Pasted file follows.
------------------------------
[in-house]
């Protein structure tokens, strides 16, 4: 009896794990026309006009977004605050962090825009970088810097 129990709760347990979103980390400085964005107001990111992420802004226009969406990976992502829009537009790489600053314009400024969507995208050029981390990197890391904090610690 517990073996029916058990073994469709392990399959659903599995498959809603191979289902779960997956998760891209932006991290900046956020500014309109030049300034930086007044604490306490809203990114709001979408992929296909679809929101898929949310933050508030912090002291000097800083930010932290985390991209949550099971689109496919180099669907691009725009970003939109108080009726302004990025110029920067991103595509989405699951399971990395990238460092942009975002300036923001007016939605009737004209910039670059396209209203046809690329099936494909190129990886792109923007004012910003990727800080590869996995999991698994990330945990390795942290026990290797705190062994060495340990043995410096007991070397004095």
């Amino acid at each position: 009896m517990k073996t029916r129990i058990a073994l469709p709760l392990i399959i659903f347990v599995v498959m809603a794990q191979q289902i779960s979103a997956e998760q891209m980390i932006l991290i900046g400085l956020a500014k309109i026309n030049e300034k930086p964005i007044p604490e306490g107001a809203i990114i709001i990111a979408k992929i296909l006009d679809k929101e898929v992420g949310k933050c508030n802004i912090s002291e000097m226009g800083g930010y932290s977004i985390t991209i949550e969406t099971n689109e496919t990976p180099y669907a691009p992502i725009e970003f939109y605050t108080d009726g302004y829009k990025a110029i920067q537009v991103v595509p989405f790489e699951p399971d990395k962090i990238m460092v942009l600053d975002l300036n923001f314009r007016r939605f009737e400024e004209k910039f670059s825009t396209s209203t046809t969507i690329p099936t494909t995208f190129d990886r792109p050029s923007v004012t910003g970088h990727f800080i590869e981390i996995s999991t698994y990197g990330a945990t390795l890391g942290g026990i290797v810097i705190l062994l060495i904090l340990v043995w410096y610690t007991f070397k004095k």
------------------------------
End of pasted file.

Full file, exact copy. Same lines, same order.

[in-house]
């Protein structure tokens, strides 16, 4: 009896794990026309006009977004605050962090825009970088810097 129990709760347990979103980390400085964005107001990111992420802004226009969406990976992502829009537009790489600053314009400024969507995208050029981390990197890391904090610690 517990073996029916058990073994469709392990399959659903599995498959809603191979289902779960997956998760891209932006991290900046956020500014309109030049300034930086007044604490306490809203990114709001979408992929296909679809929101898929949310933050508030912090002291000097800083930010932290985390991209949550099971689109496919180099669907691009725009970003939109108080009726302004990025110029920067991103595509989405699951399971990395990238460092942009975002300036923001007016939605009737004209910039670059396209209203046809690329099936494909190129990886792109923007004012910003990727800080590869996995999991698994990330945990390795942290026990290797705190062994060495340990043995410096007991070397004095």
């Amino acid at each position: 009896m517990k073996t029916r129990i058990a073994l469709p709760l392990i399959i659903f347990v599995v498959m809603a794990q191979q289902i779960s979103a997956e998760q891209m980390i932006l991290i900046g400085l956020a500014k309109i026309n030049e300034k930086p964005i007044p604490e306490g107001a809203i990114i709001i990111a979408k992929i296909l006009d679809k929101e898929v992420g949310k933050c508030n802004i912090s002291e000097m226009g800083g930010y932290s977004i985390t991209i949550e969406t099971n689109e496919t990976p180099y669907a691009p992502i725009e970003f939109y605050t108080d009726g302004y829009k990025a110029i920067q537009v991103v595509p989405f790489e699951p399971d990395k962090i990238m460092v942009l600053d975002l300036n923001f314009r007016r939605f009737e400024e004209k910039f670059s825009t396209s209203t046809t969507i690329p099936t494909t995208f190129d990886r792109p050029s923007v004012t910003g970088h990727f800080i590869e981390i996995s999991t698994y990197g990330a945990t390795l890391g942290g026990i290797v810097i705190l062994l060495i904090l340990v043995w410096y610690t007991f070397k004095k």